Light Powered Robot Made from Hydrogel to Operate Inside Body

Engineers at University of California, Los Angeles have come up with a tiny new robot that can be controlled and powered using a beam of light. Called OsciBot, because of its oscillating motion, the robot is made entirely out of a light-responsive hydrogel and doesn’t carry its own power source, relying on an external constant light source to help it push itself along. The technology has significant medical implications, as it allows for very small, soft robots to operate within the body as a drug delivery vehicle or to surgically repair tissues.

The team’s first working prototype was a cylinder that is two centimeters long, positioned at the bottom of a water vessel. They were able to use a constant light source to get the cylinder to wobble about once per second, and by moving the light source around, the team was able to control the direction of the movement. Changing the length and width of the cylinder, as well as other parameters, can be used to change how the cylinder moves.

The team then created an actual robot that looks like a tiny surfboard. The tail is used to absorb the incoming light, and to heat up. This causes the hydrogel to expand and push out some of its water content, making the robot move toward the light source. The tail then cools, since it comes into the shadow of the rest of the hydrogel, and relaxes. As it relaxes, it is again exposed to the light, making it expand and eject water again. This process can be repeated indefinitely, and doesn’t require the outside source of light to do any complicated pulsing. Moving the light around can be used to change the direction in which the robot moves.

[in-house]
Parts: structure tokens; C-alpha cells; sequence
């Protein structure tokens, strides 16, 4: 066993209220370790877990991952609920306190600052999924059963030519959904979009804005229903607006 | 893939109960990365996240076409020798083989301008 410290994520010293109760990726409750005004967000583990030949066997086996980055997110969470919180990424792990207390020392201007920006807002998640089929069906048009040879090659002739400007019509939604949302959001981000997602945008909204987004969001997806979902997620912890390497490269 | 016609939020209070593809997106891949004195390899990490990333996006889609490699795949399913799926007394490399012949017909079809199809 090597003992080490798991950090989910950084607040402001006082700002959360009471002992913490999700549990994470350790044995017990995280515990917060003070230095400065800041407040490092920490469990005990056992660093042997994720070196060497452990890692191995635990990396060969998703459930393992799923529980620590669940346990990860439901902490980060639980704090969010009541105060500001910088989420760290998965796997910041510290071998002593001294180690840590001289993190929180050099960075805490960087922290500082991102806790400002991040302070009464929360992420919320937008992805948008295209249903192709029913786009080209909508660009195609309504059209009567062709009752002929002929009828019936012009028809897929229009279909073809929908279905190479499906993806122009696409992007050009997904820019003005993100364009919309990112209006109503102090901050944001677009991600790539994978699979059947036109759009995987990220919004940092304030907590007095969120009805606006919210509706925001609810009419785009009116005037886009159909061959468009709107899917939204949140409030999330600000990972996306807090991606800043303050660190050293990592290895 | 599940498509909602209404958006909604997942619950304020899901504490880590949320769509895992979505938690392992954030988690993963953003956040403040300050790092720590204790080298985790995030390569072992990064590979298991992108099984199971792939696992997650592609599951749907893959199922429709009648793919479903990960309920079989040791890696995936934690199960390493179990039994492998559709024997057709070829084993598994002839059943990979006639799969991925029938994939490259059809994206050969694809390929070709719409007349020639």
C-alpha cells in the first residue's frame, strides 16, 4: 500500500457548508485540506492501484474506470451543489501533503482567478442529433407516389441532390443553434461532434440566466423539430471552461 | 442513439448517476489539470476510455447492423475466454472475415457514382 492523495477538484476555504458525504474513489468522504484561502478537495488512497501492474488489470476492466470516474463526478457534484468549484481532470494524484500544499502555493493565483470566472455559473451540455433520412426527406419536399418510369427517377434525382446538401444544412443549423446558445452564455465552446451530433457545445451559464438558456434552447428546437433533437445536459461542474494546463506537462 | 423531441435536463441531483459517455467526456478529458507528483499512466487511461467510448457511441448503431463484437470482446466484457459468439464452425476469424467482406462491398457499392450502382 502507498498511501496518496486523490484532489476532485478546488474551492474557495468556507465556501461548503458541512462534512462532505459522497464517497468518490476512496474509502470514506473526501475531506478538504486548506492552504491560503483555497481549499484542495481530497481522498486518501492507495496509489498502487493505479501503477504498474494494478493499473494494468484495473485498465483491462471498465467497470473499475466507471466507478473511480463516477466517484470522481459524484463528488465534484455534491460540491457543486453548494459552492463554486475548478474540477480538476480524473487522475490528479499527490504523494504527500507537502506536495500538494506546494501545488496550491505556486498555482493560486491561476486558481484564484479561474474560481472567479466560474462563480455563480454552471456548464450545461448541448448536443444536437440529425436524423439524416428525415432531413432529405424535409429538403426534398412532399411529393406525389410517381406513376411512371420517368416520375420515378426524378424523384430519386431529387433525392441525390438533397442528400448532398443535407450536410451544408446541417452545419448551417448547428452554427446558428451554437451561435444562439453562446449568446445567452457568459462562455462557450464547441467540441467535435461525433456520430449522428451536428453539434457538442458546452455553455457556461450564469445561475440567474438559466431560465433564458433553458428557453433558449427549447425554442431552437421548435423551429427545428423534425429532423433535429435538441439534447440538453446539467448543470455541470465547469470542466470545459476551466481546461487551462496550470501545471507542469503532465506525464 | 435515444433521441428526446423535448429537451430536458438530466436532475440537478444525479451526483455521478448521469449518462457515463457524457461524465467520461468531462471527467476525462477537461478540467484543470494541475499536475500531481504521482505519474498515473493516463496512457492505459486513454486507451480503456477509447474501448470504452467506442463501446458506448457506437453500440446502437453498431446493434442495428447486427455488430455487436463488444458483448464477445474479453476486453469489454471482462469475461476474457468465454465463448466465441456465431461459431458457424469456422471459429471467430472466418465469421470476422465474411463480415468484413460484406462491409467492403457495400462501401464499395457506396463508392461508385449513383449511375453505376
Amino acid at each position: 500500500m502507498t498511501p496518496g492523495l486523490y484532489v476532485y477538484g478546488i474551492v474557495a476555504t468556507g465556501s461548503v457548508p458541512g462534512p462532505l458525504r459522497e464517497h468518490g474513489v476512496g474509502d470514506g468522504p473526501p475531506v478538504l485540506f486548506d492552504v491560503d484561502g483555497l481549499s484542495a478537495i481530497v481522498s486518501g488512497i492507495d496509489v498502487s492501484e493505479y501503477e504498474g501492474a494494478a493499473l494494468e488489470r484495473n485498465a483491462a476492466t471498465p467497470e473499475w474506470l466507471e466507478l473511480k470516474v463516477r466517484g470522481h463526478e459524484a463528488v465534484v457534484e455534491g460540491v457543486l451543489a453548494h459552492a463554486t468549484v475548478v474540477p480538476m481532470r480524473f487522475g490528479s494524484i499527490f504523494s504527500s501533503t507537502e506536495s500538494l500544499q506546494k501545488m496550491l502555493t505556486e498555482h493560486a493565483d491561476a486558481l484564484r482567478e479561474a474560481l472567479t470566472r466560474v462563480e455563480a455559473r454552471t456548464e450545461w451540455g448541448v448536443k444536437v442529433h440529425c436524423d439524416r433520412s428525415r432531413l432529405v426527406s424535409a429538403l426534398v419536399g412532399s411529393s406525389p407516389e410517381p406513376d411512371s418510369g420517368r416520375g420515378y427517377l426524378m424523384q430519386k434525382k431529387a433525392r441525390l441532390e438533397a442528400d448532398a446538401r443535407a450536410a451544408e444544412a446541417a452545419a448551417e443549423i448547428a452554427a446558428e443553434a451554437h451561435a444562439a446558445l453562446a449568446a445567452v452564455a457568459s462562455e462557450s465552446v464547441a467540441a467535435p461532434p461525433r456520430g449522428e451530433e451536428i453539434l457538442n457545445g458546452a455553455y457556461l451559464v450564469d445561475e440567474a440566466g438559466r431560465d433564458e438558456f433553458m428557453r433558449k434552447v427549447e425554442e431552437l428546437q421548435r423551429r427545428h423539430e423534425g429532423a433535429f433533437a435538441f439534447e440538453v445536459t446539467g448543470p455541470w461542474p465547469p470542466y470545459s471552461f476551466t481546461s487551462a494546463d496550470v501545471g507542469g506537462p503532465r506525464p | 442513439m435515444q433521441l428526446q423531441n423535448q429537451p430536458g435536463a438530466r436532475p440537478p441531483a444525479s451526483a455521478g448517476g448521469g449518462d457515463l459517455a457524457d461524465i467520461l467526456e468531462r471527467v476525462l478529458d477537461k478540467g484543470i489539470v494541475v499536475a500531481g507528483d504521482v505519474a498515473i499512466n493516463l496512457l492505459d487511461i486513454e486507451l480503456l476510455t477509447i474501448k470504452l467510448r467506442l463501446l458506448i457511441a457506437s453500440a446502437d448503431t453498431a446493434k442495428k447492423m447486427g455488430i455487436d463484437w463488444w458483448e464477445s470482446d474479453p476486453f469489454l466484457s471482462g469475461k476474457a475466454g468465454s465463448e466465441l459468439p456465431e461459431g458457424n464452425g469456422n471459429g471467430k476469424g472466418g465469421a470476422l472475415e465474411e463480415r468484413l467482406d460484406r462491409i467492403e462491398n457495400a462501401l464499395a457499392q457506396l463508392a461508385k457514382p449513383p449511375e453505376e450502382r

“This is really a fundamental demonstration that direct and constant light can power and determine movement,” said the study’s lead author, Yusen Zhao, in a press release. “It could be a step toward a variety of robotic designs that are untethered and powered solely by the available light in their surroundings, rather then relying on heavy batteries or power cables.”

Here’s a UCLA video showing off how the robot moves:

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